Carbon273 said:
why doesn't the temperature increase for the fluid coming out of the evaporator (unless it is saturated vapor or rather a saturated liquid-vapor mixture)?
In the absence of additional information or written text to go with it, I believe they are implying a saturated vapor-liquid mixture, that is stably changing phase.

Carbon273 said:
Next, the refrigerant flows through the compressor where the pressure is increased. If someone can correct me on this, the temperature increases too because the compressor's piston device does boundary work on the refrigerant vapor in the cylinder? With quick closed system piston device analysis, we can confirm that the internal energy increases due to the boundary work?

The compressor does work on the system, increasing pressure and temperature. I'm not sure what "quick closed system piston device analysis" is, and not sure it matters for this example.

Carbon273 said:
Really, all I am looking for is for a smoother understanding of this process, the textbook I am using glossed over it in a couple sentences.

Wikipedias article is here. Modern Refrigeration and Air Conditioning by Althouse/Turnquist/Bracciano, does a very good job showing more detail on actual equipment. There are also the Trane Air Conditioning manual and the ASHRAE Handbook if you want more sources.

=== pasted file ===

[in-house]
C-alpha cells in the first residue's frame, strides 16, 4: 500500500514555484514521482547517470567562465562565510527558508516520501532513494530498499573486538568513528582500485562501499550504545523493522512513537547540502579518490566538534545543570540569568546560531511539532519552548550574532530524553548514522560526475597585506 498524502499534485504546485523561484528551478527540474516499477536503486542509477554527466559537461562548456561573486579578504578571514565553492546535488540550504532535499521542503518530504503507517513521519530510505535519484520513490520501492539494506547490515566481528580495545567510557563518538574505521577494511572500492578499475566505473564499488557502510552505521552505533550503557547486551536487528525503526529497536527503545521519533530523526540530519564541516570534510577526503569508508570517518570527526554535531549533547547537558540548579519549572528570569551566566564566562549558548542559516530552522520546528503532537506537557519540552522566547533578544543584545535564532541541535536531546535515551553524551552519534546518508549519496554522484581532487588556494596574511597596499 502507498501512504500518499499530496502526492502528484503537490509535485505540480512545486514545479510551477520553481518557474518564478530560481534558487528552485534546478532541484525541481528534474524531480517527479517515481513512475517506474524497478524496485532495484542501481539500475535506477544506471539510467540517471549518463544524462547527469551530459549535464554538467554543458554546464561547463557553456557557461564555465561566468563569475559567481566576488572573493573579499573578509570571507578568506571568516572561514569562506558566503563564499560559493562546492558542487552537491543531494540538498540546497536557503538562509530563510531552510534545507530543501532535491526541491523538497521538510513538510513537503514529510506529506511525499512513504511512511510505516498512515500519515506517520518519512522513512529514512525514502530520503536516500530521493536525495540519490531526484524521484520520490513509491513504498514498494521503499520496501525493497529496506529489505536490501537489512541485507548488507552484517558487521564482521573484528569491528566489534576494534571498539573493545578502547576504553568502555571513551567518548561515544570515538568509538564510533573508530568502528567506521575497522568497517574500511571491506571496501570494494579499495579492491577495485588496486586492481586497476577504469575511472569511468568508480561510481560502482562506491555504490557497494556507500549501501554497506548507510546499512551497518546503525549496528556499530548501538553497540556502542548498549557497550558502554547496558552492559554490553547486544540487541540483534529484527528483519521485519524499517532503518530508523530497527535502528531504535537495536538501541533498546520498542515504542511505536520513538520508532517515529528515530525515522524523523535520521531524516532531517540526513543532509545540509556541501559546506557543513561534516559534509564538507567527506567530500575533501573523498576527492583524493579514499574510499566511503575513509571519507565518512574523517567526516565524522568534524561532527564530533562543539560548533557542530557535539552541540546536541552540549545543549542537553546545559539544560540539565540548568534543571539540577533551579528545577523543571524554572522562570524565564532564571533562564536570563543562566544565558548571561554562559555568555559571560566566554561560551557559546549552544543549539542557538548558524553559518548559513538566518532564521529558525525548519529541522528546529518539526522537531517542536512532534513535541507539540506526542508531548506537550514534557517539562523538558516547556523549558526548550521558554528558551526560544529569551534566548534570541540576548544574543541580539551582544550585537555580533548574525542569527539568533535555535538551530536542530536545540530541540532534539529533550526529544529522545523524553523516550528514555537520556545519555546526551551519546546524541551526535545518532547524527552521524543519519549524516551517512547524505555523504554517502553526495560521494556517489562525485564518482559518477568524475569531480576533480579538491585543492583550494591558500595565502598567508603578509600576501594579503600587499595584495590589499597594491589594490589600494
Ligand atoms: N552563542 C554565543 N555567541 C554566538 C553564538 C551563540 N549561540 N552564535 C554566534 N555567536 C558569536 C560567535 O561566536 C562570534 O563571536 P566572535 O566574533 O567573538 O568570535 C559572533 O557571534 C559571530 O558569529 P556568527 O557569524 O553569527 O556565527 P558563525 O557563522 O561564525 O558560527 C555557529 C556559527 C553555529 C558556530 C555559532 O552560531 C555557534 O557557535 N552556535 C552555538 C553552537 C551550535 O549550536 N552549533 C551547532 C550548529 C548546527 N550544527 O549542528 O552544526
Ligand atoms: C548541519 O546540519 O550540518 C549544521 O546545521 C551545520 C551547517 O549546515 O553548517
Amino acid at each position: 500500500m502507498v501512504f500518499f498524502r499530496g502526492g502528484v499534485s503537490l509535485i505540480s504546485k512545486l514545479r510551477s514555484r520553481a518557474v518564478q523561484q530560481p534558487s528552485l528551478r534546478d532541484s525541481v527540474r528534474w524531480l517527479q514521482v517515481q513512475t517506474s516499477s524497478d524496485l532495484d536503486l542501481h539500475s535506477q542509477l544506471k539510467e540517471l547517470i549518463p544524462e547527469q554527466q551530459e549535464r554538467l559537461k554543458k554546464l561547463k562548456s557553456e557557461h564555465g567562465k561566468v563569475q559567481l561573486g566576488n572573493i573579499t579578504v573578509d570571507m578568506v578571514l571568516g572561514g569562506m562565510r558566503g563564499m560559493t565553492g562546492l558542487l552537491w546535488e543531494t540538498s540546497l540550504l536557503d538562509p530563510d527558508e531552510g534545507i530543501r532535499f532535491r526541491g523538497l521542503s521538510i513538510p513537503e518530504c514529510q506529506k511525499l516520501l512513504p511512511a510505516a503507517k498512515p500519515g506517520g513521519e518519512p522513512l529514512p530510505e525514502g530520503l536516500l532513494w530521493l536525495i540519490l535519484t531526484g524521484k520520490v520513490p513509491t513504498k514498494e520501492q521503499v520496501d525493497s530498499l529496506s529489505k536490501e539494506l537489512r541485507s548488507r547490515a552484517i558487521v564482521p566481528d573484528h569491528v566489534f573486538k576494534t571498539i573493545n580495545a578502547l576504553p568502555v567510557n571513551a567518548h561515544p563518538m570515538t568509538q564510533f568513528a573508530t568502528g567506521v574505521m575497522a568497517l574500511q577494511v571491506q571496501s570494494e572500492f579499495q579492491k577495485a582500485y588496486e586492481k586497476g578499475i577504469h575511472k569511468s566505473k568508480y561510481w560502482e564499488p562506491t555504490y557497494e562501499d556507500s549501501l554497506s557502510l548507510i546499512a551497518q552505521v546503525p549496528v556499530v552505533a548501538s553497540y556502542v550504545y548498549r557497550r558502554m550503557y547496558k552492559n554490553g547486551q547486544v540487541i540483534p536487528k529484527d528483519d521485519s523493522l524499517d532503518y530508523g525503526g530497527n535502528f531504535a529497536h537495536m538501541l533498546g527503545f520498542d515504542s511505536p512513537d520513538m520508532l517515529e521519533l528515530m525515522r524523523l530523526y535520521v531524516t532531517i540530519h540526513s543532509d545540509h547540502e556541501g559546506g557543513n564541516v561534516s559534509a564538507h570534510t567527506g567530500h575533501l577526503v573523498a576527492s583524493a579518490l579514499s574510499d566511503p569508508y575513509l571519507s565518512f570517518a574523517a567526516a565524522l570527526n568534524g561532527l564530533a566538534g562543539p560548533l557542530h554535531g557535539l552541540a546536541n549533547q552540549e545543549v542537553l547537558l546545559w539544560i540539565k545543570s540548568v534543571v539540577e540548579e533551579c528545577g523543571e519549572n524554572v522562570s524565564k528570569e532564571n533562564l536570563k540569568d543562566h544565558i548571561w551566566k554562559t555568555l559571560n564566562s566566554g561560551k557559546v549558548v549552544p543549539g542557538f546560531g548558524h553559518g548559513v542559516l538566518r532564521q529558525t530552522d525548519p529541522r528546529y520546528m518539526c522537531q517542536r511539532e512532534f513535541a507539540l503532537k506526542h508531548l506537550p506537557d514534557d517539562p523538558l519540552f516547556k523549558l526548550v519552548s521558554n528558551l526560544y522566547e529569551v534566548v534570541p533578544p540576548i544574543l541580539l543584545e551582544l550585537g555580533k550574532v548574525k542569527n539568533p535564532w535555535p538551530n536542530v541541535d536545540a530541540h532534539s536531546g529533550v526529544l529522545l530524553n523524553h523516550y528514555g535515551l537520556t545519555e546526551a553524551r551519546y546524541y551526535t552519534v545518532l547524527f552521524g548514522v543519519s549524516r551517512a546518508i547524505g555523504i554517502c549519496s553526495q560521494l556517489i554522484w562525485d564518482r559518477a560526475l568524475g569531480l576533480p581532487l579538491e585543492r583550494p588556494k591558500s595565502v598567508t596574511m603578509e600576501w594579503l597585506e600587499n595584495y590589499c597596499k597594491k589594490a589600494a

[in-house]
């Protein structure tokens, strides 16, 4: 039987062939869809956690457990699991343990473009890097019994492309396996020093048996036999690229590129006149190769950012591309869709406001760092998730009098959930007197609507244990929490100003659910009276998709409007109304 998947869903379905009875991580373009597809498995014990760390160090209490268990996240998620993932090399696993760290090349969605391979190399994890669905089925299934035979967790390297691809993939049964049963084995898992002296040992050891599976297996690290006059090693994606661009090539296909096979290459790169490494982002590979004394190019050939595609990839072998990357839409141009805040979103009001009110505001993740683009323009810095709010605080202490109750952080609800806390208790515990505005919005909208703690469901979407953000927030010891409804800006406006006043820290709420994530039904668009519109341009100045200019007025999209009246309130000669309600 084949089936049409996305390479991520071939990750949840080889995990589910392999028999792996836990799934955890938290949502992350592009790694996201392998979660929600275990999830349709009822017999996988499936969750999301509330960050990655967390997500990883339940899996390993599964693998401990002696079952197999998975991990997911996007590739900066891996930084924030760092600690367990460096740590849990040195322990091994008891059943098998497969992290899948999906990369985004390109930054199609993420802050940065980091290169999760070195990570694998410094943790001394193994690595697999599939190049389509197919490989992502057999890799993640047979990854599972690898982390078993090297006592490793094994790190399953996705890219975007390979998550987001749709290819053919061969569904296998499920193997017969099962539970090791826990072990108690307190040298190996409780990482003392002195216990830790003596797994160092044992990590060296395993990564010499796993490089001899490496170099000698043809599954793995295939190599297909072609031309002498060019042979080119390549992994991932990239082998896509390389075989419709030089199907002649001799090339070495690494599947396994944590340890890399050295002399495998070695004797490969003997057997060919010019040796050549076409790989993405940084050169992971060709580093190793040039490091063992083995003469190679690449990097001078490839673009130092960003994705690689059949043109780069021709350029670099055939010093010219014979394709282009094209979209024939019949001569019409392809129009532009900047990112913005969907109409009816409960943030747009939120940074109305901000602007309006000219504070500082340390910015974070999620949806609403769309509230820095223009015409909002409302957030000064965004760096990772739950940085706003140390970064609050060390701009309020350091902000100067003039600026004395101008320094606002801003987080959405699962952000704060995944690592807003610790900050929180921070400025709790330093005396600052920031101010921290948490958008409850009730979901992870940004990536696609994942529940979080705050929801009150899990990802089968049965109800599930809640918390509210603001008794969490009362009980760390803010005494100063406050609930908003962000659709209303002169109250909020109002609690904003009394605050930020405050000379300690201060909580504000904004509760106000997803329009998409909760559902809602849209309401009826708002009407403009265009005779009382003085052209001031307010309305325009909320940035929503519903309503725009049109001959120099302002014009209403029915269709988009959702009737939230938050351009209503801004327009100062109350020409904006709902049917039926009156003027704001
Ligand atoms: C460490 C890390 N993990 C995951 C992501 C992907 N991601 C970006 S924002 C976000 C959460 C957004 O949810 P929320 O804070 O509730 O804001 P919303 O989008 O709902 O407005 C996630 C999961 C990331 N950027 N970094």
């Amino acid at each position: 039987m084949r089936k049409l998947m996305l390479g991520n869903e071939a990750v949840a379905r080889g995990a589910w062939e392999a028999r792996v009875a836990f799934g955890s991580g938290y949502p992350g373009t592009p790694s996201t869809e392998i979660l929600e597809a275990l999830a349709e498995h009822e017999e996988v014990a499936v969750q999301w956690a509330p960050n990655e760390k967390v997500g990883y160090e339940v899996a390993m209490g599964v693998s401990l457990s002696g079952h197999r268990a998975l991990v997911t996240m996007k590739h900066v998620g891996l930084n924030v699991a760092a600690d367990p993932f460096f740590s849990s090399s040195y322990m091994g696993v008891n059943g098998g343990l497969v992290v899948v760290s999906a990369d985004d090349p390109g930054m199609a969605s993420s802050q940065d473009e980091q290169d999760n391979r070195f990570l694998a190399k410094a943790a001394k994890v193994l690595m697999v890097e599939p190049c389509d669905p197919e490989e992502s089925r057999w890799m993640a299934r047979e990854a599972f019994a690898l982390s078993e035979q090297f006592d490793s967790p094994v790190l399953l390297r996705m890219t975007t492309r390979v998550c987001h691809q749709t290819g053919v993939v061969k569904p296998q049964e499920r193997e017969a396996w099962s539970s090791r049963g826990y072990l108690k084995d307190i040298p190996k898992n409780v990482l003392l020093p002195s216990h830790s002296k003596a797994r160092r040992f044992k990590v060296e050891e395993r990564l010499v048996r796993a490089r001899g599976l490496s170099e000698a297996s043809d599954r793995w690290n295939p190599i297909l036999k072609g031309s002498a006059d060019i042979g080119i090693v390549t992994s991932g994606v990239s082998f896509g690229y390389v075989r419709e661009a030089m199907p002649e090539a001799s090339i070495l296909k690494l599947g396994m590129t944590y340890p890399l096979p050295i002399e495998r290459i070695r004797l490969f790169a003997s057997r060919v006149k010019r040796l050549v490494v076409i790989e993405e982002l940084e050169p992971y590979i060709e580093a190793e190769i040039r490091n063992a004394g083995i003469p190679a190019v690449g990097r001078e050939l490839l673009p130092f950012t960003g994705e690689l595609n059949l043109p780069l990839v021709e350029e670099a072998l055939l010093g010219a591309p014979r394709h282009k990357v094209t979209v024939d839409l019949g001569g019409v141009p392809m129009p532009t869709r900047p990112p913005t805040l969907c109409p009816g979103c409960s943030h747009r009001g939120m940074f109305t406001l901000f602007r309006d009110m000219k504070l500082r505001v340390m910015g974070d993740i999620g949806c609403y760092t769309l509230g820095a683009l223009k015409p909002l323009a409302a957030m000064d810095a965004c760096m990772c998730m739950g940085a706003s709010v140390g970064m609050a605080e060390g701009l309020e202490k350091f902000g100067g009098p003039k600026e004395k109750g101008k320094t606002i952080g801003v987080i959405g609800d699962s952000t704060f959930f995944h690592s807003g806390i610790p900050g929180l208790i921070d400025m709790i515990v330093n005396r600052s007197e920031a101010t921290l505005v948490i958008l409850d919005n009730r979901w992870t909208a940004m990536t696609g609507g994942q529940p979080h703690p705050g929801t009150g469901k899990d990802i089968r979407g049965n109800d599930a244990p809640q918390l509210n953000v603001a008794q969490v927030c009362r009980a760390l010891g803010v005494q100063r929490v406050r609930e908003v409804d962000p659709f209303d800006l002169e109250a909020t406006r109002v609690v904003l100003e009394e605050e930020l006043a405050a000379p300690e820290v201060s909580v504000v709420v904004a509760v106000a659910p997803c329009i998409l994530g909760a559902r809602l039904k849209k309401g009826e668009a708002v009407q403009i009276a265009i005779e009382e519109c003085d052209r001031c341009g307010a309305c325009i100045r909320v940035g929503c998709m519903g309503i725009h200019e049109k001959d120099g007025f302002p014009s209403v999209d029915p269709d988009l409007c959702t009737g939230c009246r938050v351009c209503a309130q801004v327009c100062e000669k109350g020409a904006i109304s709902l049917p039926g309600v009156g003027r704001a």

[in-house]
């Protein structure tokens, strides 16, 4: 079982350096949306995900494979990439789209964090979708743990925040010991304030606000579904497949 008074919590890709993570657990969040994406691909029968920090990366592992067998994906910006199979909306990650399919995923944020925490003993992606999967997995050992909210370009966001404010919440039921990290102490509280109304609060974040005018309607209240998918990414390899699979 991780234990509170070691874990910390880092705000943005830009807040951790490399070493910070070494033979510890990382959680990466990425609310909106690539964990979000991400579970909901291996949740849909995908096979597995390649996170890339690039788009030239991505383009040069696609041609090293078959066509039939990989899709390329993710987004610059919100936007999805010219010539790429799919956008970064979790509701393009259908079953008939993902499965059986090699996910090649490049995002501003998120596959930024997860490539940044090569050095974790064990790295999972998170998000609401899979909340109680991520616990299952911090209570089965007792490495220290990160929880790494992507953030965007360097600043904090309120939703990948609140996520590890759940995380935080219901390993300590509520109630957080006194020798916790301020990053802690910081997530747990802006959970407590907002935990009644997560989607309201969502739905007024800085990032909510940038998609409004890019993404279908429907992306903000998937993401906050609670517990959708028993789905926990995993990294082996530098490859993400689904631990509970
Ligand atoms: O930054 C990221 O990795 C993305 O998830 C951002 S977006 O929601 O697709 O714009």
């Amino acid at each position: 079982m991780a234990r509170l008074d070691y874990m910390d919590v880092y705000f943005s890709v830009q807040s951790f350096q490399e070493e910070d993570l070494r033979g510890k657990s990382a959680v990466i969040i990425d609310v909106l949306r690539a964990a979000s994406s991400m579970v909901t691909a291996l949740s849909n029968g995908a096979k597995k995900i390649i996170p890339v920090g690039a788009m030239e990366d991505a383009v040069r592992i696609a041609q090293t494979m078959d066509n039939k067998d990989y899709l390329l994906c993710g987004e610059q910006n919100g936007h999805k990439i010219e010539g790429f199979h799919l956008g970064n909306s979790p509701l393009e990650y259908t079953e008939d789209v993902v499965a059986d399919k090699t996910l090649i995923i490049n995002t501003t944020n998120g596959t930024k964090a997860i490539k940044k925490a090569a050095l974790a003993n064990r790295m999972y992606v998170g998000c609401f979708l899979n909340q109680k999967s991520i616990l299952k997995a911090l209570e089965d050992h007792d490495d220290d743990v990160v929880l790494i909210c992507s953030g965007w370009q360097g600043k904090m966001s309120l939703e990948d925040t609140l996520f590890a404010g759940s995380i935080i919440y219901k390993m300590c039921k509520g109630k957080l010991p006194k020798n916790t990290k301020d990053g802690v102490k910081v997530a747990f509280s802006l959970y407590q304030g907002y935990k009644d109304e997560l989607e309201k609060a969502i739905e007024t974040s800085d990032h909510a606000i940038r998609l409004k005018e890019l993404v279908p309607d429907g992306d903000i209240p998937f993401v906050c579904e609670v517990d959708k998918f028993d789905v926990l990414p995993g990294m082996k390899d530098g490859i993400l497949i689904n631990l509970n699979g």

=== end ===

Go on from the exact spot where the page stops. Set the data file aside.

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Carbon273 said:
Summary: So I have a somewhat general understanding of this refrigeration cycle. But I have a few concerns.

My first stumble would be, if this is true, why doesn't the temperature increase for the fluid coming out of the evaporator (unless it is saturated vapor or rather a saturated liquid-vapor mixture)?
Its because if the fluid is a mixture of vapor and liquid, all the heat that it receives is considered latent heat, so it is only used to change the fluids' state (mixture ratio, in this case increase vapor and decrease liquid), therefore its temperature does not change.
Carbon273 said:
Summary: So I have a somewhat general understanding of this refrigeration cycle. But I have a few concerns.

With quick closed system piston device analysis, we can confirm that the internal energy increases due to the boundary work?
No, the internal energy would change if there was a mass flow from the boudary, in this case you could say that this system is in a permanent cycle, it all depends on your initial hypothesis.
 
  • #4